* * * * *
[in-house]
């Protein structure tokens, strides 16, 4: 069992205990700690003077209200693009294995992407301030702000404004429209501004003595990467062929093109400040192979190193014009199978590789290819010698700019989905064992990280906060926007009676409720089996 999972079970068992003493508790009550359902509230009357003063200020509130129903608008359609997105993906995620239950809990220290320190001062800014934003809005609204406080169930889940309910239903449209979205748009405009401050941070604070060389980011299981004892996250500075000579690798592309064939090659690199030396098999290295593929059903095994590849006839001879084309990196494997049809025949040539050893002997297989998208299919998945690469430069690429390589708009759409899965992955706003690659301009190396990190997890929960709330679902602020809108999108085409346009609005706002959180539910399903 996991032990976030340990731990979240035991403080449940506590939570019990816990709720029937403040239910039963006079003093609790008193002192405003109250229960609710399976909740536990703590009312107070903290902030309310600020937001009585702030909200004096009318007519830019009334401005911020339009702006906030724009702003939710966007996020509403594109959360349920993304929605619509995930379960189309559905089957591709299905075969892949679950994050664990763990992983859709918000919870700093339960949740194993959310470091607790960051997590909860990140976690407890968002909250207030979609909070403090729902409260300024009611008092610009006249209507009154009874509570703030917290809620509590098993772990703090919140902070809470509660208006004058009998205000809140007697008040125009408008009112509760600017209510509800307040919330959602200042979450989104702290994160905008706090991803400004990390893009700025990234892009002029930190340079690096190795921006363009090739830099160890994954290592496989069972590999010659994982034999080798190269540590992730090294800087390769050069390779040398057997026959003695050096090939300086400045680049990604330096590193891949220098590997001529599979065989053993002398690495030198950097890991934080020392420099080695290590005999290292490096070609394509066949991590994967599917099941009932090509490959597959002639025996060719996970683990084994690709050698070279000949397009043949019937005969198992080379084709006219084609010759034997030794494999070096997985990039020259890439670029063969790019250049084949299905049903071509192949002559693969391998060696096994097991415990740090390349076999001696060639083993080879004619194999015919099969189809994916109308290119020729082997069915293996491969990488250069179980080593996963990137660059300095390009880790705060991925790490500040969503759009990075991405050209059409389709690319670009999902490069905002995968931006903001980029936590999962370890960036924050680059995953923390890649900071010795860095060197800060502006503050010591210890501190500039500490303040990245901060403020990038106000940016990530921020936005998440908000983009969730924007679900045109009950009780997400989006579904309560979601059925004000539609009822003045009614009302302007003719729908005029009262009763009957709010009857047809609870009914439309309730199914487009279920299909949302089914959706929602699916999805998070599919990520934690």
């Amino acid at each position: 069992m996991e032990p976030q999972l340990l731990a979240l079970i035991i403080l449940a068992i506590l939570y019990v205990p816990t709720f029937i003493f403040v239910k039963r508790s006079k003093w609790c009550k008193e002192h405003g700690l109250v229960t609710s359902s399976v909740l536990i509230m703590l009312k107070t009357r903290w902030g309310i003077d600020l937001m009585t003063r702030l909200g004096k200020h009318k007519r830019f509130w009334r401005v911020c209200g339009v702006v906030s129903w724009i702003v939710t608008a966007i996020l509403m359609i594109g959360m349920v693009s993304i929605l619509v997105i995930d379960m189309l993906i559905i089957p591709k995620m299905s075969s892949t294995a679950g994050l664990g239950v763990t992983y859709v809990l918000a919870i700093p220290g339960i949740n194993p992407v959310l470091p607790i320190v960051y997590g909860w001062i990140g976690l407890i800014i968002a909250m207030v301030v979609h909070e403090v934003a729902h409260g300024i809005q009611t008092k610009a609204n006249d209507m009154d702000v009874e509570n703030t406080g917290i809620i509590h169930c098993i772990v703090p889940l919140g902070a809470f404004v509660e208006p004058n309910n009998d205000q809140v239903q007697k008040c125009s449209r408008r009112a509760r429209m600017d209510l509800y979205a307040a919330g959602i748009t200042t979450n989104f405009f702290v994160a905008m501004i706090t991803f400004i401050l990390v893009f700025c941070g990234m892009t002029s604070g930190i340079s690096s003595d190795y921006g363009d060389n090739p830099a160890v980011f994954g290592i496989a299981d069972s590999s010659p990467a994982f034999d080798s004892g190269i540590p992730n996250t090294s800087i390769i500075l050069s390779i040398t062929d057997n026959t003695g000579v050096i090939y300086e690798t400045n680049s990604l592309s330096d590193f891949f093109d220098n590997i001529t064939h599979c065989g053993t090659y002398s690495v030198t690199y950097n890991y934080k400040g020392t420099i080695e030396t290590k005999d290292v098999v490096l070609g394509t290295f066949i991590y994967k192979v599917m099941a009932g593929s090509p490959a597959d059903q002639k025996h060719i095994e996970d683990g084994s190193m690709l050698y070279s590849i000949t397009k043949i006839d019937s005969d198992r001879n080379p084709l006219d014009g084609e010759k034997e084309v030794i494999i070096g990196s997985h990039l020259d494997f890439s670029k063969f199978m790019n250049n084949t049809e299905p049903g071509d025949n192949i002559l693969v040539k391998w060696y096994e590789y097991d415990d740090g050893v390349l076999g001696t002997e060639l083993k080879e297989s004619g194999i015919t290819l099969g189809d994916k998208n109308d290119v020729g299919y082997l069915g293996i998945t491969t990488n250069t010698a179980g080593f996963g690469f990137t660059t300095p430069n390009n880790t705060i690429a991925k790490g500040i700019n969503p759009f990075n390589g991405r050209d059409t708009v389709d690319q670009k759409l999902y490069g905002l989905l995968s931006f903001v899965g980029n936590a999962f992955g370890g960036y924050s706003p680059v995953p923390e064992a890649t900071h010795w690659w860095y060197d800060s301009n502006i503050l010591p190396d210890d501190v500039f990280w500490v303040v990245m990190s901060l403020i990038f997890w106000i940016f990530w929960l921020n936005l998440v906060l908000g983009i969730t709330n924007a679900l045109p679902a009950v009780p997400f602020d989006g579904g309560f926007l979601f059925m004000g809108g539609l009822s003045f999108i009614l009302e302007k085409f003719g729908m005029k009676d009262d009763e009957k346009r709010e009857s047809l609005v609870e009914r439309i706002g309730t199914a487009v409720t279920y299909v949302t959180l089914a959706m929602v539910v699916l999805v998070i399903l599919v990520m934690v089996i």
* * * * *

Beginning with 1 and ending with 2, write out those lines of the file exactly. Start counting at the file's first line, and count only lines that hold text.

[in-house]
């Protein structure tokens, strides 16, 4: 069992205990700690003077209200693009294995992407301030702000404004429209501004003595990467062929093109400040192979190193014009199978590789290819010698700019989905064992990280906060926007009676409720089996 999972079970068992003493508790009550359902509230009357003063200020509130129903608008359609997105993906995620239950809990220290320190001062800014934003809005609204406080169930889940309910239903449209979205748009405009401050941070604070060389980011299981004892996250500075000579690798592309064939090659690199030396098999290295593929059903095994590849006839001879084309990196494997049809025949040539050893002997297989998208299919998945690469430069690429390589708009759409899965992955706003690659301009190396990190997890929960709330679902602020809108999108085409346009609005706002959180539910399903 996991032990976030340990731990979240035991403080449940506590939570019990816990709720029937403040239910039963006079003093609790008193002192405003109250229960609710399976909740536990703590009312107070903290902030309310600020937001009585702030909200004096009318007519830019009334401005911020339009702006906030724009702003939710966007996020509403594109959360349920993304929605619509995930379960189309559905089957591709299905075969892949679950994050664990763990992983859709918000919870700093339960949740194993959310470091607790960051997590909860990140976690407890968002909250207030979609909070403090729902409260300024009611008092610009006249209507009154009874509570703030917290809620509590098993772990703090919140902070809470509660208006004058009998205000809140007697008040125009408008009112509760600017209510509800307040919330959602200042979450989104702290994160905008706090991803400004990390893009700025990234892009002029930190340079690096190795921006363009090739830099160890994954290592496989069972590999010659994982034999080798190269540590992730090294800087390769050069390779040398057997026959003695050096090939300086400045680049990604330096590193891949220098590997001529599979065989053993002398690495030198950097890991934080020392420099080695290590005999290292490096070609394509066949991590994967599917099941009932090509490959597959002639025996060719996970683990084994690709050698070279000949397009043949019937005969198992080379084709006219084609010759034997030794494999070096997985990039020259890439670029063969790019250049084949299905049903071509192949002559693969391998060696096994097991415990740090390349076999001696060639083993080879004619194999015919099969189809994916109308290119020729082997069915293996491969990488250069179980080593996963990137660059300095390009880790705060991925790490500040969503759009990075991405050209059409389709690319670009999902490069905002995968931006903001980029936590999962370890960036924050680059995953923390890649900071010795860095060197800060502006503050010591210890501190500039500490303040990245901060403020990038106000940016990530921020936005998440908000983009969730924007679900045109009950009780997400989006579904309560979601059925004000539609009822003045009614009302302007003719729908005029009262009763009957709010009857047809609870009914439309309730199914487009279920299909949302089914959706929602699916999805998070599919990520934690």